June 19, 2019 by Dean Bellefeuille

Psychologist in the research project who subsequently launched a program to combat the downward spiral of emotions so prevalent in those providing care for a senior loved one, says, “We’re not saying don’t be sad or upset about what’s going on. But we know people can experience positive emotions alongside that negative emotion, and that positive emotion can help them cope better.” (more…)


 June 7, 2019 by Dean Bellefeuille

“Of course Mom can move in with me!”

Increasingly more family caregivers are making this commendable choice on a daily basis, signifying the beginning of lifestyle changes they cannot yet truly appreciate. And while the rewards of providing care for an older parent are immeasurable, they are not without a variety of dilemmas as well. (more…)


 April 19, 2019 by Dean Bellefeuille

The Alzheimer’s Association has issued its 2019 Facts and Figures Report, and with a full 5.8 million Americans presently diagnosed with the disease – including one out of every 10 older adults – it’s vital for people to understand the latest advancements in research and treatments.

As indicated by the report, the number of Americans identified as having Alzheimer’s disease is predicted to explode from 5.8 million in 2019 to an expected 13.8 million in 2050. Even though the effects are greatest on older adults, the disease begins to create modifications in the brain a full two decades or more before signs and symptoms are observable.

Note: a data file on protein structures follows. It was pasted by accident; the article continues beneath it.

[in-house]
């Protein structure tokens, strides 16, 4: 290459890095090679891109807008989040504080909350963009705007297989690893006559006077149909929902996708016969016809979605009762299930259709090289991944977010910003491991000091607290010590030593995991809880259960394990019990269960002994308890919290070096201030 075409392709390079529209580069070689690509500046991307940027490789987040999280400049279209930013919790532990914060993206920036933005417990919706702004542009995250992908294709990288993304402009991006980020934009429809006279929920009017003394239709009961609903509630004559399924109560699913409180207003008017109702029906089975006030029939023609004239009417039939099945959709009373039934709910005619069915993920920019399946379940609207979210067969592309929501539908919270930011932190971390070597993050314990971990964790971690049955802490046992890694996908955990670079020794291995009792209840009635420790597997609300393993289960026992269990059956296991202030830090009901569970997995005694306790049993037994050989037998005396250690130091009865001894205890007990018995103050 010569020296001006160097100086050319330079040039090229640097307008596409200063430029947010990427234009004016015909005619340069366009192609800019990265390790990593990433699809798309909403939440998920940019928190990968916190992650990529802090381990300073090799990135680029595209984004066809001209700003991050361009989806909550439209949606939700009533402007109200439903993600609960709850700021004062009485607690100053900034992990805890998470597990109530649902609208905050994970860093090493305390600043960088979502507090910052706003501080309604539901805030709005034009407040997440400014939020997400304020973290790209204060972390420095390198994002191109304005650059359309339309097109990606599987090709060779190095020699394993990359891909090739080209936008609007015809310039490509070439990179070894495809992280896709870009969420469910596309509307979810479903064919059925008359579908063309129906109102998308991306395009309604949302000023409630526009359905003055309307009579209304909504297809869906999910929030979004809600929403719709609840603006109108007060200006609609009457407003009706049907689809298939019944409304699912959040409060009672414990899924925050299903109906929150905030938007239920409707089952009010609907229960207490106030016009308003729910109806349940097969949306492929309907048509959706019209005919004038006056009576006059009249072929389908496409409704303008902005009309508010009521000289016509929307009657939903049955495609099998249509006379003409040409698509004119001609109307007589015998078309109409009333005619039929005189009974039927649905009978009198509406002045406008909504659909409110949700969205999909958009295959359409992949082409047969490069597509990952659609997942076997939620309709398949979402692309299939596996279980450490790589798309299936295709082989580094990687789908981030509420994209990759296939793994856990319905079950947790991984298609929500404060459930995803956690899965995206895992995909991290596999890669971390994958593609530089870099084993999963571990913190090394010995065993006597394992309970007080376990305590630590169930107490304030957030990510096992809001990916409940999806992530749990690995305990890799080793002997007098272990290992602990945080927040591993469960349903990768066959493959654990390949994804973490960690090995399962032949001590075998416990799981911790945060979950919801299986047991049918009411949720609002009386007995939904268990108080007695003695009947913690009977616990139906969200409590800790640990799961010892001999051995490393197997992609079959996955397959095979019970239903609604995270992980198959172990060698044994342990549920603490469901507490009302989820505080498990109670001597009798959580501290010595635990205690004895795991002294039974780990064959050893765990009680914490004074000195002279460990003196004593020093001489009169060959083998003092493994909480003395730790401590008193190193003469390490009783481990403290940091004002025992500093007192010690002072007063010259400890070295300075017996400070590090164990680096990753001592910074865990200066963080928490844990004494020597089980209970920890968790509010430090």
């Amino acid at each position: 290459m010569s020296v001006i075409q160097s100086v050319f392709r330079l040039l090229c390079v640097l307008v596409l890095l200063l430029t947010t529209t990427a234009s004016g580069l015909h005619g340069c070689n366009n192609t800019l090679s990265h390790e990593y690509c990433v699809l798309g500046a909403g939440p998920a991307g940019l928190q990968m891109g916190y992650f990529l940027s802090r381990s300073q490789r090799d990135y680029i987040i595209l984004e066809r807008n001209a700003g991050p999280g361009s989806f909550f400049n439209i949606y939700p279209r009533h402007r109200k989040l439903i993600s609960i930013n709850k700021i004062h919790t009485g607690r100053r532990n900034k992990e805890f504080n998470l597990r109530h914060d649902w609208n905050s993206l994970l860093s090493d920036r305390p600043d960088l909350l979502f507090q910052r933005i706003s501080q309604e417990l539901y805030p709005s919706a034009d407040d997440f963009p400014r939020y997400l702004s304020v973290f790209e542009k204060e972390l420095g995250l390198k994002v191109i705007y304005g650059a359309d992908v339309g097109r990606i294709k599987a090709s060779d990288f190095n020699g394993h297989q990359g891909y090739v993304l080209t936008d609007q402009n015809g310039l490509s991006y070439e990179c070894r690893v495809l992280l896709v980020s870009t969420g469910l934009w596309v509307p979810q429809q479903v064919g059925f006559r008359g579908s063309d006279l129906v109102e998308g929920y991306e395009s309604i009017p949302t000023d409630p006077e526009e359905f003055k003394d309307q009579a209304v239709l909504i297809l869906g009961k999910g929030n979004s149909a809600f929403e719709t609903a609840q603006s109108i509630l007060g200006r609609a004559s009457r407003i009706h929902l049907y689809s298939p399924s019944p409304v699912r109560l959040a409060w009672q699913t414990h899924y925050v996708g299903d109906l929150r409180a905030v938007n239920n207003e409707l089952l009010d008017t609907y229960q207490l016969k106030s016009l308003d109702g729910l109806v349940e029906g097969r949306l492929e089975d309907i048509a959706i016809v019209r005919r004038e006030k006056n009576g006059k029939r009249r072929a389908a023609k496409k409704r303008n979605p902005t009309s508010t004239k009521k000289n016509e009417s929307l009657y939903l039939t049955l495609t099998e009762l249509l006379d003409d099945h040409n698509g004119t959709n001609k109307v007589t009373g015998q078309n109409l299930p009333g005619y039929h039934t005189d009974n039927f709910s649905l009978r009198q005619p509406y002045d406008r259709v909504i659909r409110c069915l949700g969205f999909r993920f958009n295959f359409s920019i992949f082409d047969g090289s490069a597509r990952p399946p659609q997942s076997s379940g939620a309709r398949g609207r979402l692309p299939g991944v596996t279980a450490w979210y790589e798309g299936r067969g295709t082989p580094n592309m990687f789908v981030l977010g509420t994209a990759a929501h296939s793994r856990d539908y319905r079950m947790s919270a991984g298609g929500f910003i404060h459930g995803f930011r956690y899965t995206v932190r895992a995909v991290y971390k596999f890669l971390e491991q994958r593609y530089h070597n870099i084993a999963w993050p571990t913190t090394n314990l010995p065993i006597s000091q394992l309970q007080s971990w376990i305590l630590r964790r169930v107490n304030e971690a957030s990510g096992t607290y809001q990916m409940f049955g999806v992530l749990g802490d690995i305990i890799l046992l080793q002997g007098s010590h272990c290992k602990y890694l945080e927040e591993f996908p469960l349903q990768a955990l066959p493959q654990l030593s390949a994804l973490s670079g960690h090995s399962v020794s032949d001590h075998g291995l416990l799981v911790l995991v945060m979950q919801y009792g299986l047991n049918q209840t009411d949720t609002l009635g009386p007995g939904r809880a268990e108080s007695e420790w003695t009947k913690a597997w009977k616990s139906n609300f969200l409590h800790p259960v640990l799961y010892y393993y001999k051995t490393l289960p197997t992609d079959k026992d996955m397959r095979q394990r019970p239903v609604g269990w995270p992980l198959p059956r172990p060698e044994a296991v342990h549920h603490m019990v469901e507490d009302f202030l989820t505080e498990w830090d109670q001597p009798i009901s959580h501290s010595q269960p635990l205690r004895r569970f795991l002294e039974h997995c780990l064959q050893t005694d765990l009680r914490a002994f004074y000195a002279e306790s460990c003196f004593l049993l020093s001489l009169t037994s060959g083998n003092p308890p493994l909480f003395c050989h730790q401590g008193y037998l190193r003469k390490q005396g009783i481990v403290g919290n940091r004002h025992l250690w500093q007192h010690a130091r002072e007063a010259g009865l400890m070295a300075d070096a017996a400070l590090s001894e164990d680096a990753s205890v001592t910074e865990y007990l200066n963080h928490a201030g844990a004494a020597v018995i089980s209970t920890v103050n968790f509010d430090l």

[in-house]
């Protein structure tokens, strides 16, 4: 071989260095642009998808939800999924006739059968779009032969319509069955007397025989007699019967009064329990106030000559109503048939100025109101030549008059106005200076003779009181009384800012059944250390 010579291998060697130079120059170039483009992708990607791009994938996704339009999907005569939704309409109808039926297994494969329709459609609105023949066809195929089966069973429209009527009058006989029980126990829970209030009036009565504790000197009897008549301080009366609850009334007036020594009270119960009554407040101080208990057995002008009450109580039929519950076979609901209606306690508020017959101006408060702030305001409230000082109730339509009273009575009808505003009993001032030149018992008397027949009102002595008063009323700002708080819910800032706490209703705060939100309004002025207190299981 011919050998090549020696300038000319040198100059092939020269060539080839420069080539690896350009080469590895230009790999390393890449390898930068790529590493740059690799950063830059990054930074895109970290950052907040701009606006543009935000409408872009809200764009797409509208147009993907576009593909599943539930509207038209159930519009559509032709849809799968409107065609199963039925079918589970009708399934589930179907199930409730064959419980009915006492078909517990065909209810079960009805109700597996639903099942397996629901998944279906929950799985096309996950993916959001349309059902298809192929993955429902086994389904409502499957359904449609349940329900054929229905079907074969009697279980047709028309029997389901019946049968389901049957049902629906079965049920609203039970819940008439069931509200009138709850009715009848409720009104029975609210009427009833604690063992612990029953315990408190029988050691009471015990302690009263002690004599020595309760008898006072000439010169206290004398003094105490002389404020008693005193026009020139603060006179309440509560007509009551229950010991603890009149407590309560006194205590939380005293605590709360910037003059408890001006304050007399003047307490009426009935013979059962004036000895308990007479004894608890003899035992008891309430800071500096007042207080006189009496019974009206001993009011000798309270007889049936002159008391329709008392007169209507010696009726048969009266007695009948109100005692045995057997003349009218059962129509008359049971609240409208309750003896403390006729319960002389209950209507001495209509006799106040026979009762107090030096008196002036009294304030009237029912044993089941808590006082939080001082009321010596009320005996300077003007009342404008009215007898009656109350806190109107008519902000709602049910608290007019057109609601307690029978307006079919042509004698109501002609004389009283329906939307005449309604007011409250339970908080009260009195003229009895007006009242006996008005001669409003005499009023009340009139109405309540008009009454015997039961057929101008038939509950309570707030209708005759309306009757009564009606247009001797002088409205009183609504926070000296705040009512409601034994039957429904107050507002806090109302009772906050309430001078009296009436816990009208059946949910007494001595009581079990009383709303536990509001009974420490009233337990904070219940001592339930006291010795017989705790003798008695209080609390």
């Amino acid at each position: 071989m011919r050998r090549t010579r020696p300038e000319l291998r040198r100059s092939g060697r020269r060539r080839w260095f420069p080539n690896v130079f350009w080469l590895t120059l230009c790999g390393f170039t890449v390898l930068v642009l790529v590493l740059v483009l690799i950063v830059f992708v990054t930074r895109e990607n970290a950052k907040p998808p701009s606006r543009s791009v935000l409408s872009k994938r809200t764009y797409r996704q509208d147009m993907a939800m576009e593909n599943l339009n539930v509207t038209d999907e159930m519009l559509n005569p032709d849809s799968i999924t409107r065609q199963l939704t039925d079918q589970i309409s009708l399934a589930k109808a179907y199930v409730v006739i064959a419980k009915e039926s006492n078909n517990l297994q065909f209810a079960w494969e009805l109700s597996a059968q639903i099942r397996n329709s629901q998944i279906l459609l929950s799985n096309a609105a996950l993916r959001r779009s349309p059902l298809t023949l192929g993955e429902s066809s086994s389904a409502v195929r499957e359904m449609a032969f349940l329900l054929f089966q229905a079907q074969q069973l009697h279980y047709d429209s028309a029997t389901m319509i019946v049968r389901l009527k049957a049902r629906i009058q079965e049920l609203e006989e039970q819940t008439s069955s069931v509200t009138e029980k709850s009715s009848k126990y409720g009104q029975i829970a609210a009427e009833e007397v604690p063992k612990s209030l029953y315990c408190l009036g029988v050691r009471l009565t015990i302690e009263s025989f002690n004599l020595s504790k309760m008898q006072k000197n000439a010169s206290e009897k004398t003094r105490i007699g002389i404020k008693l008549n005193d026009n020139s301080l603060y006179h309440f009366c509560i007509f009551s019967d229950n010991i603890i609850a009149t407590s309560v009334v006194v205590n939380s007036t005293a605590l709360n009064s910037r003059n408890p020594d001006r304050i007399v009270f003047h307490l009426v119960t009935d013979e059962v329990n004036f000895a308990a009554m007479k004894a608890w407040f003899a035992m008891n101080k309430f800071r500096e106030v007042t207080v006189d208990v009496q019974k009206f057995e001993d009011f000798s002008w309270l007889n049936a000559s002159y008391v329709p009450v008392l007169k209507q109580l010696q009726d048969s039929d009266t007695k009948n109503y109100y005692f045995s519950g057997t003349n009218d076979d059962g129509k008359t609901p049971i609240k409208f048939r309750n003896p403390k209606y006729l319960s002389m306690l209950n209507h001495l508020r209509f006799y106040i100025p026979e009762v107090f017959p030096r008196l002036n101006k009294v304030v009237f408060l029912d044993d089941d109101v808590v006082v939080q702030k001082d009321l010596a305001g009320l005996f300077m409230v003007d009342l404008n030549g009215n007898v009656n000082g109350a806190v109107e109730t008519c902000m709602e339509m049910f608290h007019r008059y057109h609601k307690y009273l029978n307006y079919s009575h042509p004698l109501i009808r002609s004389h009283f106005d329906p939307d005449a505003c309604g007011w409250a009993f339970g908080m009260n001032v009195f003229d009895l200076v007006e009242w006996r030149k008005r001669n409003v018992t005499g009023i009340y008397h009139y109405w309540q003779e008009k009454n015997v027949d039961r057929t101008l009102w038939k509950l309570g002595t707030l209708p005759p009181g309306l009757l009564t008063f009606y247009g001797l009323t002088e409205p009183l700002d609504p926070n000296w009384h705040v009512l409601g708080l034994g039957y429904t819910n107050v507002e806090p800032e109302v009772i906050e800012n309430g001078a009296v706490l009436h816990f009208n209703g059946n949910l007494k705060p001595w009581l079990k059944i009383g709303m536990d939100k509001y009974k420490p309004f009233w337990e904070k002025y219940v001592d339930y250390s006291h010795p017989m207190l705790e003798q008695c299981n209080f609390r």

If you’re among the numerous family members providing care for a loved one with Alzheimer’s disease, you are well aware of the investment in time required: coupled with other family caregivers, totaling 18.5 billion hours in 2018 alone. In reality, 83% of dementia care is provided by relatives and friends. And the impact on a caregiver’s health is significant, with virtually 60% revealing emotional stress and nearly 40% struggling with physical stress.

Risk factors were also updated in this year’s report, including:

  • Age: Unsurprisingly, risk rises considerably with age, from as low as 3% in the 65 – 74 age-group, to 17% in those ages 75 – 84, to an astonishing 32% for anyone age 85 and older.
  • APOE gene: Of the 3 kinds of the APOE gene (e2, e3, and e4), which carries cholesterol in the bloodstream, the e4 form is related to the highest prevalence associated with the disease.